This article is more than 1 year old
So close yet so far: Pure fingers manufacturing balls-up for leaving firm $20m wide of its target
Q4 revenues up 24% anually, but all-flasher missed guidance
Pure Storage's Q4 fiscal '19 revenues of $422m missed its own guidance by around $20m due to a manufacturing balls-up and customers preferring subscription to license deals.
The sales haul represented year-on-year growth of 24 per cent for the three months ended 31 January, but this was way lower than the 34 per cent bounce Pure reported in the same period of the prior year.
The loss for the quarter was $25.8m versus $14.9m a year ago.
- Gross margin was 66.5 per cent compared to 65.3 per cent a year ago
- Cash and equivalents were $447.9m, up from $244.06m
- Cash flow from operations was $890.79m compared to $59m
- 400 new customers were added in the quarter, bringing the total to 5,850
Full-year revenues were $1.36bn, up 33 per cent, with a net loss of $178.4m (Pure made a net loss of $159.9m in FY 2018.)
Back in November the All Flash Array maker had guided Q4 revenues to be between $438m and $446m. The actual $422.2m fell a long way short of this.
That affected full-year revenues, which had been forecast as $1.365bn at the midpoint, and subsequently raised to between $1.376bn and $1.384bn. The actual sum fell short of both.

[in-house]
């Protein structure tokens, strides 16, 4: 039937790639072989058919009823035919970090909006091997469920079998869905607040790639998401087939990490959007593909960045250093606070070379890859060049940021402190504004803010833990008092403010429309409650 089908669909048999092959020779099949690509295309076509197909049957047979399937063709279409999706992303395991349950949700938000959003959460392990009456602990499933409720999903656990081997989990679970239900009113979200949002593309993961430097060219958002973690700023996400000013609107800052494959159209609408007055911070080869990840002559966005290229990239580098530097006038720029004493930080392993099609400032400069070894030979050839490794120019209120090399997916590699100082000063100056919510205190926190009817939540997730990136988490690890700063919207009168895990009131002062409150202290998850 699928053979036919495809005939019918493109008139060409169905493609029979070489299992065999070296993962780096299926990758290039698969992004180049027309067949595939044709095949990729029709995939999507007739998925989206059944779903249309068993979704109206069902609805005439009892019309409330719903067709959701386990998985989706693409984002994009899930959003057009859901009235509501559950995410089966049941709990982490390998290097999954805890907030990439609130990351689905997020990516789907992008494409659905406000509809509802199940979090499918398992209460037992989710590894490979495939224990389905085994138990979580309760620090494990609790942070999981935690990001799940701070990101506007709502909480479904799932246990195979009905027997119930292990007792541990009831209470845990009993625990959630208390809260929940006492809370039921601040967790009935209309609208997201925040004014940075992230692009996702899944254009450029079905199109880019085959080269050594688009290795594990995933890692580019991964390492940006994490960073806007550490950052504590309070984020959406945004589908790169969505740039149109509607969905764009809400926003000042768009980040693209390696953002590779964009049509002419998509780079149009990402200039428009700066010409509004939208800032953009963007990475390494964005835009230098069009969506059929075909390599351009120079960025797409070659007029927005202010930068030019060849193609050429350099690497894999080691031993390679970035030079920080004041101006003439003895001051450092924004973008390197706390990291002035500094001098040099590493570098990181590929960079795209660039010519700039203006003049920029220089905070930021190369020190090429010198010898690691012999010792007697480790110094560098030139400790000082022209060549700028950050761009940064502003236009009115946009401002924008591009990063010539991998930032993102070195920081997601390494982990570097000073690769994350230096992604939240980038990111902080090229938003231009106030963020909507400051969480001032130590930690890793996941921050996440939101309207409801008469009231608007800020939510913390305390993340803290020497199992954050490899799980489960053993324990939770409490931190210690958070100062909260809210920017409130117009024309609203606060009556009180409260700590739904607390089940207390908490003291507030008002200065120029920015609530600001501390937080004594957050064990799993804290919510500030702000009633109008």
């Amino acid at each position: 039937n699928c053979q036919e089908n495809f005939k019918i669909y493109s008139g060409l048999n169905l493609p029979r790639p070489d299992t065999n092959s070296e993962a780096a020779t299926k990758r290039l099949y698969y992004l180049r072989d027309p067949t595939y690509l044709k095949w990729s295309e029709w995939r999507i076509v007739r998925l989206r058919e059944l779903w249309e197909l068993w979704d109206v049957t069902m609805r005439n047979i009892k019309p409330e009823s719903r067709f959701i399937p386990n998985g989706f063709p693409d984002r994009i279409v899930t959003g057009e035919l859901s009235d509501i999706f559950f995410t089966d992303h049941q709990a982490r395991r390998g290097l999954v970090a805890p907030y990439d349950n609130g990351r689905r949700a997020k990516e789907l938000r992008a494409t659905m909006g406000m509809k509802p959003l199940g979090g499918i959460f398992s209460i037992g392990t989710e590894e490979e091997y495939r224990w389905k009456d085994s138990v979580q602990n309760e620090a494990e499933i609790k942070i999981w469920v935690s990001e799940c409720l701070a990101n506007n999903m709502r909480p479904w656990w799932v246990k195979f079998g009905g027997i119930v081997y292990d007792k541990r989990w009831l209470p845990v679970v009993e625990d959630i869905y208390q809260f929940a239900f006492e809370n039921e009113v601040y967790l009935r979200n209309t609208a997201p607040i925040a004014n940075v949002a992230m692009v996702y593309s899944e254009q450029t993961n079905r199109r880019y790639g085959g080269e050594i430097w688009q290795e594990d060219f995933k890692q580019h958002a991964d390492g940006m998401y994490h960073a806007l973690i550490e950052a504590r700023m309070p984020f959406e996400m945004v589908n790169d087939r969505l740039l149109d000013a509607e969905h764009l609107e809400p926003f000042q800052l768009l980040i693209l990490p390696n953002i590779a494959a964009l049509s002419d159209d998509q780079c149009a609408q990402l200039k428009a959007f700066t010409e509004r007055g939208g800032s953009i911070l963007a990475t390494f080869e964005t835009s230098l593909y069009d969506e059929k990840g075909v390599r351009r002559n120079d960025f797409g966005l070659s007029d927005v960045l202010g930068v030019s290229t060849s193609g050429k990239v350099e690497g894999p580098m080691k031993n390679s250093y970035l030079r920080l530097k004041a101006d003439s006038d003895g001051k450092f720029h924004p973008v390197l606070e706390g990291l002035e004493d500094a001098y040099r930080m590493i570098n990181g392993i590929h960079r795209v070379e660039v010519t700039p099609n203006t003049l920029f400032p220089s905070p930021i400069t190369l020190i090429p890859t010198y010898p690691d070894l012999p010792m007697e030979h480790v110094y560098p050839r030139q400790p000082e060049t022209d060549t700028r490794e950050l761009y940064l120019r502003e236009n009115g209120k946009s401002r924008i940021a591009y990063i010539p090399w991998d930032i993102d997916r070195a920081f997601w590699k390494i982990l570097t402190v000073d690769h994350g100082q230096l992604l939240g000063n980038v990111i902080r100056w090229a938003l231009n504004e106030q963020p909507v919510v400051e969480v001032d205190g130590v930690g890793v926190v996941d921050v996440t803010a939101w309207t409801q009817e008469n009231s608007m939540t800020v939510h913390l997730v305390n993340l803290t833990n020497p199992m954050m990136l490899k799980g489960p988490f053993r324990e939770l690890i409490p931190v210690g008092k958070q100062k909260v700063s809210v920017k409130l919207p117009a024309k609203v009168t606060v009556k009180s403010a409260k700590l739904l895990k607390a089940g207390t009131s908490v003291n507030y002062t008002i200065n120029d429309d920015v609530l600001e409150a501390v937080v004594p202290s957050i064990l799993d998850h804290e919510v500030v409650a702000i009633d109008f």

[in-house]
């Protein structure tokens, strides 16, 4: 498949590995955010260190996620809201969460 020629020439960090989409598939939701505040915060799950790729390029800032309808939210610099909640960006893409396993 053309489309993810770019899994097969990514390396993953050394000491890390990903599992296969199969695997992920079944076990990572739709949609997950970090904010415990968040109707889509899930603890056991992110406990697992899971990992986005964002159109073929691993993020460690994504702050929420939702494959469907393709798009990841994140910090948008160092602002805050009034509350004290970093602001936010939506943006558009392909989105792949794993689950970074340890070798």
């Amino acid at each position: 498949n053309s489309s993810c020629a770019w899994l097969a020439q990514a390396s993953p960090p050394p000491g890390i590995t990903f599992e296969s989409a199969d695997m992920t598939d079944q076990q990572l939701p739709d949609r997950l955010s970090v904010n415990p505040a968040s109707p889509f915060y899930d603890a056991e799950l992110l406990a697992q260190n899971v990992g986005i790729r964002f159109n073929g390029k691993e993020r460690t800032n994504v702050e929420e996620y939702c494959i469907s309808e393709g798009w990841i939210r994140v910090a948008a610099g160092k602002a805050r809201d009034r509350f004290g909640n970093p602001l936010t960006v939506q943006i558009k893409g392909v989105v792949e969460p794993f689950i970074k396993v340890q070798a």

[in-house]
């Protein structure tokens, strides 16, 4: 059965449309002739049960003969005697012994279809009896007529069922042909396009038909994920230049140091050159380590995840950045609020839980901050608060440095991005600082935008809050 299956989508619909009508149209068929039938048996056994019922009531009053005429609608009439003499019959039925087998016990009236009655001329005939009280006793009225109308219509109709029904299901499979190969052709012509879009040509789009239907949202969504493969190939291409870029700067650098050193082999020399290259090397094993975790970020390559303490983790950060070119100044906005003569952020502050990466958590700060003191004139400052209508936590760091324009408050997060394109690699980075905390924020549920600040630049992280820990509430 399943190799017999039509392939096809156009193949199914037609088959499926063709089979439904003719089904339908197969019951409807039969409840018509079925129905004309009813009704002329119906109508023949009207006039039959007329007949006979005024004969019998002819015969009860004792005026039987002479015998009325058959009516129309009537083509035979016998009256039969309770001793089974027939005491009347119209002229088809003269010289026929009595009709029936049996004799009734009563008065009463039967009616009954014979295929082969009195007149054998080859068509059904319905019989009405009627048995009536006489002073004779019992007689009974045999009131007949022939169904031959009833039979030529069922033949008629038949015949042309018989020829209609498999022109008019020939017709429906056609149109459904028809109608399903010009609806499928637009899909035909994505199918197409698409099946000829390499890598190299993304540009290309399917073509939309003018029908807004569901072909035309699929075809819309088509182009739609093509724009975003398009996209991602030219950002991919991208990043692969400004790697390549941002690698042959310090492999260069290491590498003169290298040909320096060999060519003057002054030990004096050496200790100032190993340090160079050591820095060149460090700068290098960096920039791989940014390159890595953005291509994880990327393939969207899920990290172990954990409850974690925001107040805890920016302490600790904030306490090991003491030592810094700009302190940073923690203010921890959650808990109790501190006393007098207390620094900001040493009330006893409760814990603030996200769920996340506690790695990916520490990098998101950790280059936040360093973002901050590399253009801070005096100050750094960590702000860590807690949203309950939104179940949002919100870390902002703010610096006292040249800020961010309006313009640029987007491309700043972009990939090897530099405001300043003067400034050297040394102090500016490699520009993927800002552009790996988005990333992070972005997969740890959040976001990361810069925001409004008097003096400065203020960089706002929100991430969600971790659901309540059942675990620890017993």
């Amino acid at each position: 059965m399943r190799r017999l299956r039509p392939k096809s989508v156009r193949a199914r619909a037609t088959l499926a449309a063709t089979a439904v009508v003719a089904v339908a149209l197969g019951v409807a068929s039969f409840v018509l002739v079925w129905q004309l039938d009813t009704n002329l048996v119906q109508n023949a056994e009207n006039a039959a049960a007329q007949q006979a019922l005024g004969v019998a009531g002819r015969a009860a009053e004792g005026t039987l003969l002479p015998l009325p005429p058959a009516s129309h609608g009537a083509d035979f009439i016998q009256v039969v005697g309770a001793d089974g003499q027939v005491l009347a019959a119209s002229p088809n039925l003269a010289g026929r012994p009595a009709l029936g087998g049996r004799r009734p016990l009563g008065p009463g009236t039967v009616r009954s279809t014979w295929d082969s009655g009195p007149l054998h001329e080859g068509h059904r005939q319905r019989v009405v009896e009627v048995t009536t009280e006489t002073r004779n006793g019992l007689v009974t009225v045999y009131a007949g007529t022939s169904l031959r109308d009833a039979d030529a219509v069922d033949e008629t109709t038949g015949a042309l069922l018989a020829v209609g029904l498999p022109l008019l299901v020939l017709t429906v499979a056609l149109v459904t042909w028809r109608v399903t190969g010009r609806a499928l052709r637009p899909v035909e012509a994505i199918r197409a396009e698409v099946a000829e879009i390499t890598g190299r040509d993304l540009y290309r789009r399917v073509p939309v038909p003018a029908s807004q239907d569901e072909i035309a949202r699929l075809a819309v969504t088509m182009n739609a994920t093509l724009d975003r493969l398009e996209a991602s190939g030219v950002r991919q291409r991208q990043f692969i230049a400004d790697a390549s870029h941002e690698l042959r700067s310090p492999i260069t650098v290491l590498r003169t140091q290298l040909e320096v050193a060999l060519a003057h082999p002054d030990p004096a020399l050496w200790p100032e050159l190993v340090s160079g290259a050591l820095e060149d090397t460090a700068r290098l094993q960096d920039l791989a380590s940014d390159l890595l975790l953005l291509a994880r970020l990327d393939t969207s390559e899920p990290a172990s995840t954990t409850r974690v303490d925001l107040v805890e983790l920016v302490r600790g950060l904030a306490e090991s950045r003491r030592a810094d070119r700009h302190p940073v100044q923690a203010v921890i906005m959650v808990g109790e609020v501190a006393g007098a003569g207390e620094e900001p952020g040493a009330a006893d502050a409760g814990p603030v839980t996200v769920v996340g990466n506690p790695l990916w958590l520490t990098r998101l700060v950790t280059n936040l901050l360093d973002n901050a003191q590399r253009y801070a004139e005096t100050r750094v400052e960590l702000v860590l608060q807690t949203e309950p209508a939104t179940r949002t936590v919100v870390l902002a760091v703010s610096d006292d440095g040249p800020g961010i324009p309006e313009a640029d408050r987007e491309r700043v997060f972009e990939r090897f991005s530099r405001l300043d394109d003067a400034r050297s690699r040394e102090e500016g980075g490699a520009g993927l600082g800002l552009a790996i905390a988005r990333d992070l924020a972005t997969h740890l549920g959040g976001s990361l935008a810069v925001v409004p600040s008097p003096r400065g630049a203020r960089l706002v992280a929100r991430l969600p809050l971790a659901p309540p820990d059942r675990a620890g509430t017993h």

What went wrong?
CEO Charles Giancarlo said in the earnings call that Pure missed the mark because of two unexpected events. "There was a process breakdown at one of our contract manufacturers," he said, resulting in orders not shipping, and then more customers than expected chose the ES2 subscription service over licence sales, which brought in less revenue in the quarter.
The contract manufacturer foul-up caused the majority of the $20m shortfall from the quarter's revenue guidance.
Full FY 2020 guidance is $1.74bn-$1.81bn.
It's ironic that both Pure and Nutanix, the standout storage IPO successes of recent years, have tripped up in the same quarter and both have blamed unanticipated events, with a switch to subscription revenues a common theme. ®